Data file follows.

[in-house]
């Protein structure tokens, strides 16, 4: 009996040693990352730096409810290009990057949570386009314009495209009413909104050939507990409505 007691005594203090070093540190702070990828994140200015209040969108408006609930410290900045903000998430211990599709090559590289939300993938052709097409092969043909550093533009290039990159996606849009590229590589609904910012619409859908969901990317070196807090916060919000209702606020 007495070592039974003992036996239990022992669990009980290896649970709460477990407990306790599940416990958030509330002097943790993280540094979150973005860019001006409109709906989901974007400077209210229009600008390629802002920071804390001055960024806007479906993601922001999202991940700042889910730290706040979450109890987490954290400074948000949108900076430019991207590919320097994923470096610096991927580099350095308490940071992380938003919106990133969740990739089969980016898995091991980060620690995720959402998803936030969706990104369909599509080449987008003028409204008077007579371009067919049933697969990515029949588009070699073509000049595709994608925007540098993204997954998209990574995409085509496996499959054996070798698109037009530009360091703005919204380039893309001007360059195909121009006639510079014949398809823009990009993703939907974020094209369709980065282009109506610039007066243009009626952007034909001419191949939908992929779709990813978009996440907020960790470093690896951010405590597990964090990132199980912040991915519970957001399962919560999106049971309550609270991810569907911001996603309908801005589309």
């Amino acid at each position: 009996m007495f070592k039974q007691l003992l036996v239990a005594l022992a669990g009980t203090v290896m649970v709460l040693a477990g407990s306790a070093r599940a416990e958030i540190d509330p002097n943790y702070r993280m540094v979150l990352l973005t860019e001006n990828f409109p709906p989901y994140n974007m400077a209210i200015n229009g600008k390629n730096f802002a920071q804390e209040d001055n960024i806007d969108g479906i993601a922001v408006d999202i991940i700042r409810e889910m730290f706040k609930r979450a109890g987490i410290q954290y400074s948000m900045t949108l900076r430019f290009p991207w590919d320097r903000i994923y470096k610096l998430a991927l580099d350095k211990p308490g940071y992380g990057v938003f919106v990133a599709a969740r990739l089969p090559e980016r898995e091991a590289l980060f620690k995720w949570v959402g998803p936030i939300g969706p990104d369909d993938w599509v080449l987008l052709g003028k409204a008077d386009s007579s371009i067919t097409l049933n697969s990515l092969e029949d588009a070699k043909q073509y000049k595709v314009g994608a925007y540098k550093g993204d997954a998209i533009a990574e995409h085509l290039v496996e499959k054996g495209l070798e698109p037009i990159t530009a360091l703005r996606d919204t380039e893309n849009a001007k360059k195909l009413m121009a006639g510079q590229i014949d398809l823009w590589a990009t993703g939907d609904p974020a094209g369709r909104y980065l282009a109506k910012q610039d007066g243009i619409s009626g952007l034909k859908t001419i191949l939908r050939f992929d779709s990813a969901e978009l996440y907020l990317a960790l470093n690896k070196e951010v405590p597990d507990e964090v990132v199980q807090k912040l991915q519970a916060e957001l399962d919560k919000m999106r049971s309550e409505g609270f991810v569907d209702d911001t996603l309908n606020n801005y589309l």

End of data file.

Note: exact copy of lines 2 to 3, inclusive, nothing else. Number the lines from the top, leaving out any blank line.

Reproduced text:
């Protein structure tokens, strides 16, 4: 009996040693990352730096409810290009990057949570386009314009495209009413909104050939507990409505 007691005594203090070093540190702070990828994140200015209040969108408006609930410290900045903000998430211990599709090559590289939300993938052709097409092969043909550093533009290039990159996606849009590229590589609904910012619409859908969901990317070196807090916060919000209702606020 007495070592039974003992036996239990022992669990009980290896649970709460477990407990306790599940416990958030509330002097943790993280540094979150973005860019001006409109709906989901974007400077209210229009600008390629802002920071804390001055960024806007479906993601922001999202991940700042889910730290706040979450109890987490954290400074948000949108900076430019991207590919320097994923470096610096991927580099350095308490940071992380938003919106990133969740990739089969980016898995091991980060620690995720959402998803936030969706990104369909599509080449987008003028409204008077007579371009067919049933697969990515029949588009070699073509000049595709994608925007540098993204997954998209990574995409085509496996499959054996070798698109037009530009360091703005919204380039893309001007360059195909121009006639510079014949398809823009990009993703939907974020094209369709980065282009109506610039007066243009009626952007034909001419191949939908992929779709990813978009996440907020960790470093690896951010405590597990964090990132199980912040991915519970957001399962919560999106049971309550609270991810569907911001996603309908801005589309």
């Amino acid at each position: 009996m007495f070592k039974q007691l003992l036996v239990a005594l022992a669990g009980t203090v290896m649970v709460l040693a477990g407990s306790a070093r599940a416990e958030i540190d509330p002097n943790y702070r993280m540094v979150l990352l973005t860019e001006n990828f409109p709906p989901y994140n974007m400077a209210i200015n229009g600008k390629n730096f802002a920071q804390e209040d001055n960024i806007d969108g479906i993601a922001v408006d999202i991940i700042r409810e889910m730290f706040k609930r979450a109890g987490i410290q954290y400074s948000m900045t949108l900076r430019f290009p991207w590919d320097r903000i994923y470096k610096l998430a991927l580099d350095k211990p308490g940071y992380g990057v938003f919106v990133a599709a969740r990739l089969p090559e980016r898995e091991a590289l980060f620690k995720w949570v959402g998803p936030i939300g969706p990104d369909d993938w599509v080449l987008l052709g003028k409204a008077d386009s007579s371009i067919t097409l049933n697969s990515l092969e029949d588009a070699k043909q073509y000049k595709v314009g994608a925007y540098k550093g993204d997954a998209i533009a990574e995409h085509l290039v496996e499959k054996g495209l070798e698109p037009i990159t530009a360091l703005r996606d919204t380039e893309n849009a001007k360059k195909l009413m121009a006639g510079q590229i014949d398809l823009w590589a990009t993703g939907d609904p974020a094209g369709r909104y980065l282009a109506k910012q610039d007066g243009i619409s009626g952007l034909k859908t001419i191949l939908r050939f992929d779709s990813a969901e978009l996440y907020l990317a960790l470093n690896k070196e951010v405590p597990d507990e964090v990132v199980q807090k912040l991915q519970a916060e957001l399962d919560k919000m999106r049971s309550e409505g609270f991810v569907d209702d911001t996603l309908n606020n801005y589309l």